Tag Archives: web 2.0

controversy with civility

One of the trends within this blog (I think) is me trying to figure out how relationships work online.  I’m not talking eHarmony here, but I am talking about how we, as students affairs professionals (and humans) connect to one another and build relationships with students with Web 2.0.  The fourth “thing” for the 13 things @ Coe is all about connecting to one another.  In addition to creating and continuing our own blogs, we are now required to comment on and “follow” a few others’ blogs.  I was already reading quite a few of them, mostly out of curiosity, but now I’m an official follower.  I’m the only one not on blogger, though, so following isn’t working quite right between blogger and wordpress — mostly, I have no idea when their blogs are updated, so following doesn’t seem to be mattering much.  Like many other things in Web 2.0, though, I have found a way to deal with it!

Comments, discussions, forums, and all things interactive on Web 2.0 usually leave me a little leery, and for good reason.  Many of my colleagues (whose blogs I now follow : ) have noted the inconsistency of valuable feedback and discussion on the websites of our local news affiliates and other such boards.  And by invaluable, I mean rude, angry, and otherwise a waste of time.  I wanted to dig deeper into my leeriness about online feedback, so I have a bit of a trip down memory lane in store for you.

I remember when we first got the Internet!  I was in junior high, and I quickly became accustomed to ICQ (a precurser to AIM and many other messaging services) and chat rooms.  Lots of creepy folks were there, but my general ignorance made connecting with folks from all over the world really cool.  Web 2.0 = A.

Moving forward…

There’s a lot of time in the middle here (like high school), but I don’t remember any major additions to my interaction with the Internet until college.  One of my favorite authors/artists is Brian Andreas, creator of Storypeople.  I found an amazing forum called chatchatchat on the Storypeople website.  How fun!  The people there shared writing, poetry, stories, and my general love for all things Storypeople!  This was an online community I knew I fit in with.  I added a few poems, and eventually became a “regular” on the site, contributing my own writing and commenting on others’ work.  “starr” was ingrained in the daily happenings on chatchatchat and I felt a deep sense of ownership for the community there.  Then a few things happened.  The most prevalent in my memory is a deep seeded argument over what content ought to be “allowed” on chatchatchat.  Some felt as if writing stories and sharing poems was the purpose of the forum, no questions asked.  Others were enjoying sharing little thoughts for the day, including some not so happy (more like depressing teenage lovesickness) stories.  One member in particular called for another member to get over her useless teenage drama and only write about “real” stories.  It was such a painful argument, and it tore me up inside.  I stopped visiting chatchatchat on a daily basis for my daily dose of a smile and connection to a writing community.  I wrote a long plea to Brian Andreas himself (as did many other chatchatchat members), asking him to moderate this hateful discussion.  Brian eventually stepped in and defended both sides of the argument; I was particularly impressed at that point in his ability to honor that we are not all happy all of the time and that’s okay.  Now, when you check out chatchatchat, you’ll find a few different forums, each with their own “topic.”  Order was added and chaos debunked…for awhile anyway.  I strayed from chatchatchat, though “starr” and the person I was able to be in that community will always stay with me.  In a way, that part of me has resurfaced in this blog and in my ability to “verbally” process through writing.  Web 2.0 = B-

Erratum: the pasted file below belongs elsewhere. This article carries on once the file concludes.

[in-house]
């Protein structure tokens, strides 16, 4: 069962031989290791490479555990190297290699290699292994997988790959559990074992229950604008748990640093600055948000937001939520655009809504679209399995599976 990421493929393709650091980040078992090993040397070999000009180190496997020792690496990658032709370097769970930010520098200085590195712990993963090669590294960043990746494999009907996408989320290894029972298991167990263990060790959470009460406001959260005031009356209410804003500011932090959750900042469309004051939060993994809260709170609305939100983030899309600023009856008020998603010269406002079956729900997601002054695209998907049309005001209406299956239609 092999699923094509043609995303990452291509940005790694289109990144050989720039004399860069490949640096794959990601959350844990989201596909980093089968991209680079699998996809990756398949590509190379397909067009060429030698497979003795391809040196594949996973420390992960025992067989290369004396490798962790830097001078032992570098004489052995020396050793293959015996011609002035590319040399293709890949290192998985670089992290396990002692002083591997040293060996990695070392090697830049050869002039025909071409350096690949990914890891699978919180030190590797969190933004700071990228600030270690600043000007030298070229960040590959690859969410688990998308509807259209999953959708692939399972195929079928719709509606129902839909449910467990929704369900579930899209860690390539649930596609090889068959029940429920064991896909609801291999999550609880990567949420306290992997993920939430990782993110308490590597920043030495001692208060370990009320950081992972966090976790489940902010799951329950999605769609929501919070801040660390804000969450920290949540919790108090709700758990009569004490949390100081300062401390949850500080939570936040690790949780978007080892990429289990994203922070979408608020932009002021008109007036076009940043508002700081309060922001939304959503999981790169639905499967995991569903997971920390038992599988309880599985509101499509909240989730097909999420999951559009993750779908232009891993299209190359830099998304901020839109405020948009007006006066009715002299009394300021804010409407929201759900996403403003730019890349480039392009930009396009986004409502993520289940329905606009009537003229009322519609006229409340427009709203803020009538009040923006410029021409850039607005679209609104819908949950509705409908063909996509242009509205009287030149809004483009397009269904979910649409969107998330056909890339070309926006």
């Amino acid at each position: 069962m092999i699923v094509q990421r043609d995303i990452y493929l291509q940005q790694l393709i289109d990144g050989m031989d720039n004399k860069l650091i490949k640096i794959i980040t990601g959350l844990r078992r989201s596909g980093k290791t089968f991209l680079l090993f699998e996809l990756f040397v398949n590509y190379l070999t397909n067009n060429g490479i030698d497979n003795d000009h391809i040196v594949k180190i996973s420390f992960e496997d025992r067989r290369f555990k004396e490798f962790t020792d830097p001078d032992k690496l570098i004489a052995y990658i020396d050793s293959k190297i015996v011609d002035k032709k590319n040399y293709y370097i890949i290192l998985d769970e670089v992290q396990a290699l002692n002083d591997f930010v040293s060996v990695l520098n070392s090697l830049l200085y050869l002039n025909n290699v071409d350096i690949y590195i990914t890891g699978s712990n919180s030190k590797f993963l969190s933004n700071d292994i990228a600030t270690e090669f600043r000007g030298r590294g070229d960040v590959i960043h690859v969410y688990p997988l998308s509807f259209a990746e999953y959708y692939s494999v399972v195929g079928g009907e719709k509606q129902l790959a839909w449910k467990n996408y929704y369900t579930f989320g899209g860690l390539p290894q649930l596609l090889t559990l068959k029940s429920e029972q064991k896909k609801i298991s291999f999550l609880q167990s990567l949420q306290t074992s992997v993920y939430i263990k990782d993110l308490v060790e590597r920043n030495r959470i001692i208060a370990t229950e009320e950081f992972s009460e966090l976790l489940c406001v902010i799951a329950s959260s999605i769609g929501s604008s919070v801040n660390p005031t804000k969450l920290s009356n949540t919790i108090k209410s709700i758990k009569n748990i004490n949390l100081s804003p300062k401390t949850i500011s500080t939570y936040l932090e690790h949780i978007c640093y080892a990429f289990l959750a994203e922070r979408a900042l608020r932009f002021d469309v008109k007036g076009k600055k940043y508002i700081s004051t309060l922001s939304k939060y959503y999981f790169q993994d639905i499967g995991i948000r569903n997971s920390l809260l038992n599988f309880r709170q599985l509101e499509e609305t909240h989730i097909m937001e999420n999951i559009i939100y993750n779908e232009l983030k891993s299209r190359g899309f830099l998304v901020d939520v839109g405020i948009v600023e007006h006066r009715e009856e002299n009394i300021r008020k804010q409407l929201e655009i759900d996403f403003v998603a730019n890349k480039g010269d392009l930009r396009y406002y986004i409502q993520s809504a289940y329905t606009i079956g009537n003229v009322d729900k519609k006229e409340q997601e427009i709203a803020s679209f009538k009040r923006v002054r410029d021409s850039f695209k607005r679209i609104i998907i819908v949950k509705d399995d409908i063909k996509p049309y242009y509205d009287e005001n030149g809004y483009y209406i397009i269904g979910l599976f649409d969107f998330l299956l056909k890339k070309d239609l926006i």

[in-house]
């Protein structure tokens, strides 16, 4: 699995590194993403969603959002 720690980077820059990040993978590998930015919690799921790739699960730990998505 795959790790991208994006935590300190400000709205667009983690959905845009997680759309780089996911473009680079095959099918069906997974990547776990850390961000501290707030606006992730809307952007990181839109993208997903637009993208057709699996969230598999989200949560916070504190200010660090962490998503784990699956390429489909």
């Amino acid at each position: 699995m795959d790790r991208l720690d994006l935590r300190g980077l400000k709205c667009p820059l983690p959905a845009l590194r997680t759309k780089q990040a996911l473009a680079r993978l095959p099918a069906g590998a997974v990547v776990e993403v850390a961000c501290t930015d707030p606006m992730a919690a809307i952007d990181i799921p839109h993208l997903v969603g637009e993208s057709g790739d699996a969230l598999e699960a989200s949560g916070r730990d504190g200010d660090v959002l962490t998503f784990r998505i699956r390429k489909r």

While in college, I also developed an insatiable love of Iowa Hawkeye Football.  I was one of those crazy people who got up at 5 am not to tailgate, but to show up outside the stadium and stand in line to get in.  We’d take a rapt pleasure in being the first at the gate.  Exactly 90 minutes before the start of the pregame, the Per Mar security guards opened the gates and we poured into the student section.  I had an impressively amazing tactic to get to the front row first — I ran down the bleachers, not the stairs.  In four years, we managed seats on the five yard line at every single game except one.  Iowa State, 2002.  I fell down, we sat second row, and Iowa lost.  Coincidence?  I think not.  This is how big of an Iowa Football Fan I am.  I was even featured in the media guide and on a U of I postcard (I’m in the striped sweater — one of my mom’s saved from the 80’s).

During this time of insane fandom, I frequented football chat boards on sites like ESPN.  I knew all sorts of crazy stats and figures, and spent time chatting with other fans about how amazing Iowa was.  I stopped being part of that community as I saw the other side of the intensity of fans — the anger.  People from other schools would go to Iowa’s fan page (and vice versa) and write mean, nasty things.  I’ve always been a fan of a healthy rivalry, but most of these comments got out of line and instigated some angry arguments.  This is when I first realized the anonymity the web provided gave a lot of people the license to say things they always wanted to say, but didn’t for fear of the negative consequences.  No harm done when the person on the other end is some loser from another school, right?  Wrong.  At least in my book.  Web 2.0 = D+